Scientists may have identified the gravitational waves that make up some of the universe’s background, not just those coming from unusual events like black hole collisions. New Atlas reports that the NANOGrav research team has discovered a “strong signal” that might represent the gravitational wave background — that is, the waves from supermassive black hole mergers across the cosmos.
Rather than try to detect the waves directly, NANOGrav has been looking for the effects of those waves on pulsars, whose light patterns are mostly consistent over long periods. The researchers looked at as many pulsars as possible (45 so far) for as long as possible (at least three years) and noticed a common process that appeared to skew the collective timing by hundreds of nanoseconds.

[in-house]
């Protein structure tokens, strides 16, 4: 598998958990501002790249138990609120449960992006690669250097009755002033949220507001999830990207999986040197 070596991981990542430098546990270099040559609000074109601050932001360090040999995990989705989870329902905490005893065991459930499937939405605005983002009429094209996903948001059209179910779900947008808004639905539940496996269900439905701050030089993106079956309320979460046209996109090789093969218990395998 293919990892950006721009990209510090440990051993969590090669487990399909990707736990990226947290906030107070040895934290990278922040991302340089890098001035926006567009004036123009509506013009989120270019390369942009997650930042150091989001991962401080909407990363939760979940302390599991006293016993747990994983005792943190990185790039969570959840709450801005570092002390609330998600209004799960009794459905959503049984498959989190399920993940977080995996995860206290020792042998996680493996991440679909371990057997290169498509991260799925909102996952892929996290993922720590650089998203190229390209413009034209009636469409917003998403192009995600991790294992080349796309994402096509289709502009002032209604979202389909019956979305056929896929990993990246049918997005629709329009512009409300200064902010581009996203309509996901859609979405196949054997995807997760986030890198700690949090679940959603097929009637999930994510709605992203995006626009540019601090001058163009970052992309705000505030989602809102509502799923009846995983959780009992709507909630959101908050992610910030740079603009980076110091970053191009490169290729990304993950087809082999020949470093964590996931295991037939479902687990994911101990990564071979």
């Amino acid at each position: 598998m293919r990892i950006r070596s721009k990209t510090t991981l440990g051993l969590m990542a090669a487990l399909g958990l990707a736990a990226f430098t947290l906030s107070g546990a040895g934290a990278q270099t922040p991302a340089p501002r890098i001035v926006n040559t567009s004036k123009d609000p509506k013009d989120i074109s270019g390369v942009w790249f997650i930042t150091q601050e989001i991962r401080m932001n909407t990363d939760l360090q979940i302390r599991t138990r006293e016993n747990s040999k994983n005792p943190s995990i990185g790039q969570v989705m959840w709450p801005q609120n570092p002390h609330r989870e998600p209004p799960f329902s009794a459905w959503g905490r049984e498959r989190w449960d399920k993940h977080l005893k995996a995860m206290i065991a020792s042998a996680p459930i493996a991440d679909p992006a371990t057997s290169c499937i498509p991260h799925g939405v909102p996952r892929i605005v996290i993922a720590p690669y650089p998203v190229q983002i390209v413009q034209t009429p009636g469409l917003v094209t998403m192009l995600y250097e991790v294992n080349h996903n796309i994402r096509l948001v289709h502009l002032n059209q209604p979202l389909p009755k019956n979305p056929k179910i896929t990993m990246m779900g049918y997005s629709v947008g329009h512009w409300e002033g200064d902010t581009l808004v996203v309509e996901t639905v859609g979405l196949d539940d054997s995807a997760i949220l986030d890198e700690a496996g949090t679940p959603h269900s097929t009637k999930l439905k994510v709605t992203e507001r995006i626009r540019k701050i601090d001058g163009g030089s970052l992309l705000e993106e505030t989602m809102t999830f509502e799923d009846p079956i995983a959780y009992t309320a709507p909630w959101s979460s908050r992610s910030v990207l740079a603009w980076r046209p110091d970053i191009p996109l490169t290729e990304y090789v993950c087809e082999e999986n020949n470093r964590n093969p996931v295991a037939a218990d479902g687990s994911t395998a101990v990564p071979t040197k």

This isn’t a definitive result. Scientists will want to verify the data with more pulsars and longer studies, and that could take years. If this does represent background gravitational waves, though, it could help pinpoint the sources of those waves and, ultimately, just how these ‘hidden’ forces shape the universe.